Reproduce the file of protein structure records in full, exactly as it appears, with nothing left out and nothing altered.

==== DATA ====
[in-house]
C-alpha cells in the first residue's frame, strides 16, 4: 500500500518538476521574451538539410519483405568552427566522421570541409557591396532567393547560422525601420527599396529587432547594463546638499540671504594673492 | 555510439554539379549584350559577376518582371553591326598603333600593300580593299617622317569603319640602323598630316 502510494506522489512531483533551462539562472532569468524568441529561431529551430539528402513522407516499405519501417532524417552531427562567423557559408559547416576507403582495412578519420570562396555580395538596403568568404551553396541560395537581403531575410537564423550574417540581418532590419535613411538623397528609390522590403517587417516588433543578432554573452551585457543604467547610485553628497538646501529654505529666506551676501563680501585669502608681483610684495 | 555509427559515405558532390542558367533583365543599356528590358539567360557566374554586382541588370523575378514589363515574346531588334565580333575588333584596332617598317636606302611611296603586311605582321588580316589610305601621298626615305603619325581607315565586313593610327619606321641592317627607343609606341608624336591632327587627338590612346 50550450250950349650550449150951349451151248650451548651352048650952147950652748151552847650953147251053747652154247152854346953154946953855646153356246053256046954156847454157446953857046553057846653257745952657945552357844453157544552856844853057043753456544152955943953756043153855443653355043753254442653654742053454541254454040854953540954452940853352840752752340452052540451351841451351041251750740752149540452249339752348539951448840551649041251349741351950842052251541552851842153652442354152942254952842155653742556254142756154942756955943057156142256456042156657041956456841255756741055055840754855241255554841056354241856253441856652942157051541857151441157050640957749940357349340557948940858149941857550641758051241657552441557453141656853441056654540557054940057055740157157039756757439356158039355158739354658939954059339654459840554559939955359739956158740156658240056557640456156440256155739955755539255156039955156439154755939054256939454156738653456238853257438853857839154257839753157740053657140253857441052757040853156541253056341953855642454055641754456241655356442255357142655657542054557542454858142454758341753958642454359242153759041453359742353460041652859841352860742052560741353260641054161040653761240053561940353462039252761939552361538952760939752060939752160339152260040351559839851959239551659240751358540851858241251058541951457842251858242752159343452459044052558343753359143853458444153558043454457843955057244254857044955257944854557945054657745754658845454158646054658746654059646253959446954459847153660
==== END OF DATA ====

[in-house]
C-alpha cells in the first residue's frame, strides 16, 4: 500500500518538476521574451538539410519483405568552427566522421570541409557591396532567393547560422525601420527599396529587432547594463546638499540671504594673492 | 555510439554539379549584350559577376518582371553591326598603333600593300580593299617622317569603319640602323598630316 502510494506522489512531483533551462539562472532569468524568441529561431529551430539528402513522407516499405519501417532524417552531427562567423557559408559547416576507403582495412578519420570562396555580395538596403568568404551553396541560395537581403531575410537564423550574417540581418532590419535613411538623397528609390522590403517587417516588433543578432554573452551585457543604467547610485553628497538646501529654505529666506551676501563680501585669502608681483610684495 | 555509427559515405558532390542558367533583365543599356528590358539567360557566374554586382541588370523575378514589363515574346531588334565580333575588333584596332617598317636606302611611296603586311605582321588580316589610305601621298626615305603619325581607315565586313593610327619606321641592317627607343609606341608624336591632327587627338590612346 50550450250950349650550449150951349451151248650451548651352048650952147950652748151552847650953147251053747652154247152854346953154946953855646153356246053256046954156847454157446953857046553057846653257745952657945552357844453157544552856844853057043753456544152955943953756043153855443653355043753254442653654742053454541254454040854953540954452940853352840752752340452052540451351841451351041251750740752149540452249339752348539951448840551649041251349741351950842052251541552851842153652442354152942254952842155653742556254142756154942756955943057156142256456042156657041956456841255756741055055840754855241255554841056354241856253441856652942157051541857151441157050640957749940357349340557948940858149941857550641758051241657552441557453141656853441056654540557054940057055740157157039756757439356158039355158739354658939954059339654459840554559939955359739956158740156658240056557640456156440256155739955755539255156039955156439154755939054256939454156738653456238853257438853857839154257839753157740053657140253857441052757040853156541253056341953855642454055641754456241655356442255357142655657542054557542454858142454758341753958642454359242153759041453359742353460041652859841352860742052560741353260641054161040653761240053561940353462039252761939552361538952760939752060939752160339152260040351559839851959239551659240751358540851858241251058541951457842251858242752159343452459044052558343753359143853458444153558043454457843955057244254857044955257944854557945054657745754658845454158646054658746654059646253959446954459847153660